Factorial and construct validity of the athletic identity questionnaire for adolescents

Med Sci Sports Exerc. 2007 Jan;39(1):59-69. doi: 10.1249/01.mss.0000241640.97972.71.


Purpose: This research describes the development of a measure of the general attribute of "athletic" in adolescents, encompassing exercise, sport, and physical activity. Based on a theoretical model supported in adults, the 40-item Athletic Identity Questionnaire (AIQ) for adolescents assesses four dimensions: appearance, competence, importance of activity, and encouragement from three sources: parents, friends, and teachers/other adults.

Methods: Structural equation modeling was used to evaluate the hypothesized four-factor model in a development sample of 408 adolescents in eighth grade (mean age 13.4 yr). A separate sample (N = 1586) was used to cross-validate the final model. Construct validity was examined by testing the model's relationship to self-reported (Modifiable Activity Questionnaire-Adolescent, Previous Day Physical Activity Recall, Youth Risk Behavior Survey) and objectively measured physical activity (MTI accelerometer in sample 3, N = 100).

Results: Confirmatory factor analysis supported the four-factor structure, and there was also support for a higher-order model. LISREL correlations between the AIQ factors and self-reported physical activity ranged from 0.32 to 0.61, TV watching from -0.20 to -0.50, and sport-team participation from 0.20 to 0.54. Pearson correlations between the AIQ factors and MTI vigorous physical activity ranged from 0.09 to 0.26 and MTI moderate from -0.06 to 0.22.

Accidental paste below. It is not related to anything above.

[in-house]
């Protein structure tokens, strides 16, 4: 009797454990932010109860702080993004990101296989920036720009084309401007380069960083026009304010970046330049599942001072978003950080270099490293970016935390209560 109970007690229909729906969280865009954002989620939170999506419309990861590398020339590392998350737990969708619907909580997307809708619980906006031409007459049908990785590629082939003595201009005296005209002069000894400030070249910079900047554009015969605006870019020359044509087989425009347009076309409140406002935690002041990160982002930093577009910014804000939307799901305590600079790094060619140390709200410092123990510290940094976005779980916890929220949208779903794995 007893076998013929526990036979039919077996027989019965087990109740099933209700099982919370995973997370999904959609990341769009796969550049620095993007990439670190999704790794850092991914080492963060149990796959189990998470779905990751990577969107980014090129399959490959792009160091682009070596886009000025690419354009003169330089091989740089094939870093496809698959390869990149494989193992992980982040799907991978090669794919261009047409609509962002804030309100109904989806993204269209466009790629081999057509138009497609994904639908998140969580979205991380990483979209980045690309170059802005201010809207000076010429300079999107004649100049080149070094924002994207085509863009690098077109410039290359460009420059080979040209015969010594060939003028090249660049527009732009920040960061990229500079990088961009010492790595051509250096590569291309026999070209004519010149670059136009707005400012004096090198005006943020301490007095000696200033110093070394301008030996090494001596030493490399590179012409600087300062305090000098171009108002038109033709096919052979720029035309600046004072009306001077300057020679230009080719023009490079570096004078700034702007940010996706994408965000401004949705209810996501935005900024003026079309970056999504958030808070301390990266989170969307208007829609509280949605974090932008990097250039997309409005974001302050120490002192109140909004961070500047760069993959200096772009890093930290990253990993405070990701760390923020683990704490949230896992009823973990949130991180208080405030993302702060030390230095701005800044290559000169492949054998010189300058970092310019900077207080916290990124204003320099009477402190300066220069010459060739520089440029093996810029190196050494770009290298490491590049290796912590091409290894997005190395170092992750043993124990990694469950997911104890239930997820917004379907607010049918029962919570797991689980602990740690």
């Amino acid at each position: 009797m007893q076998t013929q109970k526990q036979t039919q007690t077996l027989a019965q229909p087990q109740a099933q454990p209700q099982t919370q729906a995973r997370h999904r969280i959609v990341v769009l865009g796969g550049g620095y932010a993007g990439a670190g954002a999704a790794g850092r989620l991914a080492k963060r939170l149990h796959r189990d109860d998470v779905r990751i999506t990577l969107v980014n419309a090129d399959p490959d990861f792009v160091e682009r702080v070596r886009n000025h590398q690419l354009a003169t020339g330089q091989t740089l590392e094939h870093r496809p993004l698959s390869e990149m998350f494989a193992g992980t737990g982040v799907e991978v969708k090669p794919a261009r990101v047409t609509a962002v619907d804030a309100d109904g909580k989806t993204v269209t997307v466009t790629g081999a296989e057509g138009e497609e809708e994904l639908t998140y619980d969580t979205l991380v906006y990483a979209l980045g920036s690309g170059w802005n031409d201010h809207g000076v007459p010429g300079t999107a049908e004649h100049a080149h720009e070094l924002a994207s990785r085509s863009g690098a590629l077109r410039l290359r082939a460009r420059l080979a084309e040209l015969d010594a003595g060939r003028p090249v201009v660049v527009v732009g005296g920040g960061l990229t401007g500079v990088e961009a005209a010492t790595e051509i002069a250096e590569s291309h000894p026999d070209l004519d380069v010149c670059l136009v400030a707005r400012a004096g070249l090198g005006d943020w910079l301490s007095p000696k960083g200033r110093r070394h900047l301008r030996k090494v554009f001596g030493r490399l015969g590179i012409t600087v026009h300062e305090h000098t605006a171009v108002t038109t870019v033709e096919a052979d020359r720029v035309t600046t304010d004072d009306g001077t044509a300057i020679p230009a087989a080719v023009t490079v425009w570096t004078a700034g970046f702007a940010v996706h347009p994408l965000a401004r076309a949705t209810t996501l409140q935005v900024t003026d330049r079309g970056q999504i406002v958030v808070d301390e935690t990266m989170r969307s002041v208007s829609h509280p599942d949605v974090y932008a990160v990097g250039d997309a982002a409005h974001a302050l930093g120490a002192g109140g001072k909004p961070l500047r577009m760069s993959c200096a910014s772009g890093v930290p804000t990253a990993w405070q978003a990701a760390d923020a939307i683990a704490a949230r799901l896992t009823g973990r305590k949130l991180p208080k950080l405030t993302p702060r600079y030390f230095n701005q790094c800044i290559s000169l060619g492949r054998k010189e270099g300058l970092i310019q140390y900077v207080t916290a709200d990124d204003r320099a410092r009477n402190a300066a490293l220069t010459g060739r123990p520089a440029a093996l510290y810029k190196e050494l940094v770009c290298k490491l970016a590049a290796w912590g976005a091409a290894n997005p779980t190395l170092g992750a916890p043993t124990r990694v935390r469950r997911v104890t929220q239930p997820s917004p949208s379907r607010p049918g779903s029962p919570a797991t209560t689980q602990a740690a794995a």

Conclusions: Findings support the factorial and construct validity of the AIQ for adolescents.

Publication types

  • Research Support, N.I.H., Extramural
  • Research Support, Non-U.S. Gov't
  • Research Support, U.S. Gov't, Non-P.H.S.
  • Validation Study

MeSH terms

  • Adolescent
  • Factor Analysis, Statistical
  • Female
  • Health Promotion*
  • Humans
  • Male
  • Self Concept*
  • Sports*
  • Surveys and Questionnaires*
  • Texas